BUFFALO, N.Y. — The smokestacks of Tonawanda Coke will continue to operate, as a judge handed down his decision Friday.
The plant, which towers over the Niagara River and is visible from Grand Island, heats coal in an airless chamber, making a solid coal byproduct. At issue here is the plant's waste heat stack emissions or opacity, a previous conviction of not complying with environmental regulations, and the company's stance that rebuilding its ovens would likely put it out of business.
U.S. District Court Judge William Skretny ruled Monday that Tonawanda Coke violated probation from a 2014 conviction for failing to comply with the Clean Air Act. The company was found guilty at the time of 14 environmental violations, including 11 related to the Clean Air Act.
Skretny said the focus of this case was purely on the waste heat stack and that the repeated violation of the Clean Air Act's 20 percent opacity standard triggered the guilty verdict.
He said he opted not to shut down the plant, though, because the government failed to prove whether excessive opacity caused increased health concerns for the surrounding community.
Here's what lies ahead for Tonawanda Coke:
As part of the amended probation, Skretny ordered a battery stack test protocol must be completed by December 12th. He says data from that testing will provide the information needed to determine what exactly comes from the waste heat stack.
The last test on the stack came in 2010.
U.S. Attorney JP Kennedy says they previously asked Tonawanda Coke to do the test, but were rebuffed.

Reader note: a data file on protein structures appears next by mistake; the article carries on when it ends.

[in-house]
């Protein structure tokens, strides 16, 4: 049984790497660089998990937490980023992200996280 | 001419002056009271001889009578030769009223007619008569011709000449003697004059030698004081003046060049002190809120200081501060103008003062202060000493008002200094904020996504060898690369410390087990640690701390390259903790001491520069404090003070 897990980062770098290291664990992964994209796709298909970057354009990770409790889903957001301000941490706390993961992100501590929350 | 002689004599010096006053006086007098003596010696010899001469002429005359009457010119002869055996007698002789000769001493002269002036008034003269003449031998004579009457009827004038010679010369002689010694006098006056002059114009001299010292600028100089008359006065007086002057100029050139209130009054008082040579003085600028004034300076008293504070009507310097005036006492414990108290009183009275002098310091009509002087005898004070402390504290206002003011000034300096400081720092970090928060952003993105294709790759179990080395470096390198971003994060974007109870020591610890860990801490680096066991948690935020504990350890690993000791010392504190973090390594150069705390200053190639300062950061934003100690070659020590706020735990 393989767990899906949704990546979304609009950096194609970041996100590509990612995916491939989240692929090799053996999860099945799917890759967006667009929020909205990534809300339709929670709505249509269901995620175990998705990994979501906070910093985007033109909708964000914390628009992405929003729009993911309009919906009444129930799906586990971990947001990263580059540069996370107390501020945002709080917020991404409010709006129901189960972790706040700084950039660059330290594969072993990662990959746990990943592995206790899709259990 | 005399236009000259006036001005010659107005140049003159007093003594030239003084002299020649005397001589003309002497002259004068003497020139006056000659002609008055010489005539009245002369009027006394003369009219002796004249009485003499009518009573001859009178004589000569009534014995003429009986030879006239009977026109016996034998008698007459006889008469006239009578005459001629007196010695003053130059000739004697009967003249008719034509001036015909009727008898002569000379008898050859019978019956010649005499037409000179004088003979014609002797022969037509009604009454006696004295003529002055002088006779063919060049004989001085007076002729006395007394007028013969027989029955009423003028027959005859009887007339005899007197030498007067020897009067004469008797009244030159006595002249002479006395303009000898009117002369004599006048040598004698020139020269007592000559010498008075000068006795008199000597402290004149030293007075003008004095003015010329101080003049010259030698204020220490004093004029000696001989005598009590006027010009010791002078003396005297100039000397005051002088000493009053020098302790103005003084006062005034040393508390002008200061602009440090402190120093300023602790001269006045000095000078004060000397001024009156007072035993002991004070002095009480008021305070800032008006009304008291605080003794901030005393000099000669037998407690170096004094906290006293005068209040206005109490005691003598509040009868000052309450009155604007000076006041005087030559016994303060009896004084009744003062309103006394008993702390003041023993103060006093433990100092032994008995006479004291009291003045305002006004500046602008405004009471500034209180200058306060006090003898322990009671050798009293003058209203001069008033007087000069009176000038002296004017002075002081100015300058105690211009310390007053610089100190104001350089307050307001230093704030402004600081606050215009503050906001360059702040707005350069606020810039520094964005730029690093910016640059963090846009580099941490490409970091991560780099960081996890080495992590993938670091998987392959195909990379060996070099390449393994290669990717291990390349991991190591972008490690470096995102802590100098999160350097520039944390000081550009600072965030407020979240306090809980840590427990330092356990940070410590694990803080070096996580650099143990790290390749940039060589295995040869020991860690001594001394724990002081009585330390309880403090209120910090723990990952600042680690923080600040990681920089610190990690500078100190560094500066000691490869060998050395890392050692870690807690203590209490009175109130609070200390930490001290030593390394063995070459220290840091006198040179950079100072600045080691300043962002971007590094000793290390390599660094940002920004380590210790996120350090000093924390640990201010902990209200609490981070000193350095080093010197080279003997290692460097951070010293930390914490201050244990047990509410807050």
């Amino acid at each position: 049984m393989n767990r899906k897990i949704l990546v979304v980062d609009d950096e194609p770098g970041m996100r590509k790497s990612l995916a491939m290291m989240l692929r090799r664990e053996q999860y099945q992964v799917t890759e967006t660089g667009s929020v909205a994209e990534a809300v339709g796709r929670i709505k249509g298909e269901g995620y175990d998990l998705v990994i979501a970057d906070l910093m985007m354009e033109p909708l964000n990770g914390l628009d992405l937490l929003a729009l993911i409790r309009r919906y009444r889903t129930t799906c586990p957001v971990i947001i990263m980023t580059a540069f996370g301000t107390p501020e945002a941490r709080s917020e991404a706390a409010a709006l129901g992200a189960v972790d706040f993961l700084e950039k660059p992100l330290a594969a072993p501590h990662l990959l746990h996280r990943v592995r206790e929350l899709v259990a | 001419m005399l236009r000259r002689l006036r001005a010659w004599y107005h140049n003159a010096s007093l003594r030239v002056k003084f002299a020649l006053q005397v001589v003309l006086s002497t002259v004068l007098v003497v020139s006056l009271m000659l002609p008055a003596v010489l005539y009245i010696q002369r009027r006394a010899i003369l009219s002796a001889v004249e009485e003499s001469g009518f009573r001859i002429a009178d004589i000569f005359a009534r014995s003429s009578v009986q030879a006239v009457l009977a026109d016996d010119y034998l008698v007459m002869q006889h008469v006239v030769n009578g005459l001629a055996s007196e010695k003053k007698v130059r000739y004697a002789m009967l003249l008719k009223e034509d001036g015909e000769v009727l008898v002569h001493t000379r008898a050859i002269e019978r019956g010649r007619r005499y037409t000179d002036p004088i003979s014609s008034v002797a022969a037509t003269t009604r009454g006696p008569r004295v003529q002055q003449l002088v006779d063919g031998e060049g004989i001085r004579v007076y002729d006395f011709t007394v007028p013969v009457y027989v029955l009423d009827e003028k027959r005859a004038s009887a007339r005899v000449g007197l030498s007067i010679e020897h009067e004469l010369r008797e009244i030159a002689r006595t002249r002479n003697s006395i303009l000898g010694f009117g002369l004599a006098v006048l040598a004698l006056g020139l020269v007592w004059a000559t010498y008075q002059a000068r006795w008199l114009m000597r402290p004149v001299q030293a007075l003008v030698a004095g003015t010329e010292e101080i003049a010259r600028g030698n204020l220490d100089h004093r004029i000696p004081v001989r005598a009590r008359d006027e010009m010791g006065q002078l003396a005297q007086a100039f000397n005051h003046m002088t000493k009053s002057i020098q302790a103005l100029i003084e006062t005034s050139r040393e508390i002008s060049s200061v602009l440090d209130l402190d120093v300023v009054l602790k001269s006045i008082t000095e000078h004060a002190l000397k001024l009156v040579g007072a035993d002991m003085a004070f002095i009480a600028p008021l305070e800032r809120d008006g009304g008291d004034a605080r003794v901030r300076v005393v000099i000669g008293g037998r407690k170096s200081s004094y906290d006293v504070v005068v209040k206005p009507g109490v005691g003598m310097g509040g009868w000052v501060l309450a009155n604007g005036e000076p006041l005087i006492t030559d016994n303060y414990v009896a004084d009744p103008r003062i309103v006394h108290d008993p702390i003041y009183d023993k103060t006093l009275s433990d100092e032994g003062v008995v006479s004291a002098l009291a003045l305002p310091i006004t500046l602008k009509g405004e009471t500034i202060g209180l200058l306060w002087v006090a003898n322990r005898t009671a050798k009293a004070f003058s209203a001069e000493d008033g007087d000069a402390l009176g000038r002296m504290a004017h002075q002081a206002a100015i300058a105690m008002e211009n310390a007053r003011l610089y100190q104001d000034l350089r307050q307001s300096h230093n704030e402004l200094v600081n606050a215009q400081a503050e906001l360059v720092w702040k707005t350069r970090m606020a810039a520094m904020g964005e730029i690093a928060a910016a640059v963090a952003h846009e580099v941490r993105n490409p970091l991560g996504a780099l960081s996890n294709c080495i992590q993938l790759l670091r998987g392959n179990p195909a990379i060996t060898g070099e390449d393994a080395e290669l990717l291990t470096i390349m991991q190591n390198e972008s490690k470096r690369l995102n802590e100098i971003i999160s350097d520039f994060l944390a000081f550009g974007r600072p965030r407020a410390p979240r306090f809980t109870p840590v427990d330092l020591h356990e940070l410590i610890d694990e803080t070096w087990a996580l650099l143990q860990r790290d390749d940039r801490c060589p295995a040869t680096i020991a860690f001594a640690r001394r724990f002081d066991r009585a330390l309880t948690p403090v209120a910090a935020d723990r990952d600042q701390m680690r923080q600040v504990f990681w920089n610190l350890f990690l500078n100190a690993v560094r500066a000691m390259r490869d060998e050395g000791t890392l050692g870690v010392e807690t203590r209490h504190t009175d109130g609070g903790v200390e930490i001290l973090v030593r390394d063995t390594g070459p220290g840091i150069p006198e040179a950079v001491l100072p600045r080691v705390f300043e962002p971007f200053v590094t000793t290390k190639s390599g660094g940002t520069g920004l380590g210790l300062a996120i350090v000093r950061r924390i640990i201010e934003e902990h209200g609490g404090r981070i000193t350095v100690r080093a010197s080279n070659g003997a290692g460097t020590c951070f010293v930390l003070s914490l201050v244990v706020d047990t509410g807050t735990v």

"Several months ago, our enforcement partners did ask to perform exactly that analysis and tell us exactly what's coming from, being emitted from opaque smoke which was being emitted from their facility," Kennedy said.
The company was submitting monthly emission reports to its probation officer, who earlier testified that she hadn’t heard of any opacity issues until June, just before the state Department of Environmental Conservation issued a cease and desist order for smoke from Tonawanda Coke’s waste heat stack. Opacity was defined as the amount of background that is obscured by smoke released from a stack.
Richard Westbrook, hired by Tonawanda Coke in June to examine its operations, testified the repair work should be done by October 13 but he would not guarantee the remediation plan would bring the plant into compliance. He does believe, however, this should get the company to 15 percent opacity. (See report below.)
"Tonawanda Coke has a lot of work to do, and we're grateful for the opportunity to do it. And we're committed to doing it as quickly and aggressively as possible," said Reetuparna Dutta of Hodgson Russ LLP, which represents Tonawanda Coke.
Tonawanda Coke still has a permit revocation hearing with NYSDEC on October 10th, which will focus on the entire plant, rather than just the waste heat stack.
In response to Friday’s sentencing, NYSDEC released the following statement:
“Today’s decision has no bearing on DEC’s upcoming hearing on October 10th to revoke Tonawanda Coke’s operating permit. DEC, like the Tonawanda community, is fed up with Tonawanda Coke’s continued violations and we will continue to take all necessary legal actions to end this facility’s legacy of polluting the community. “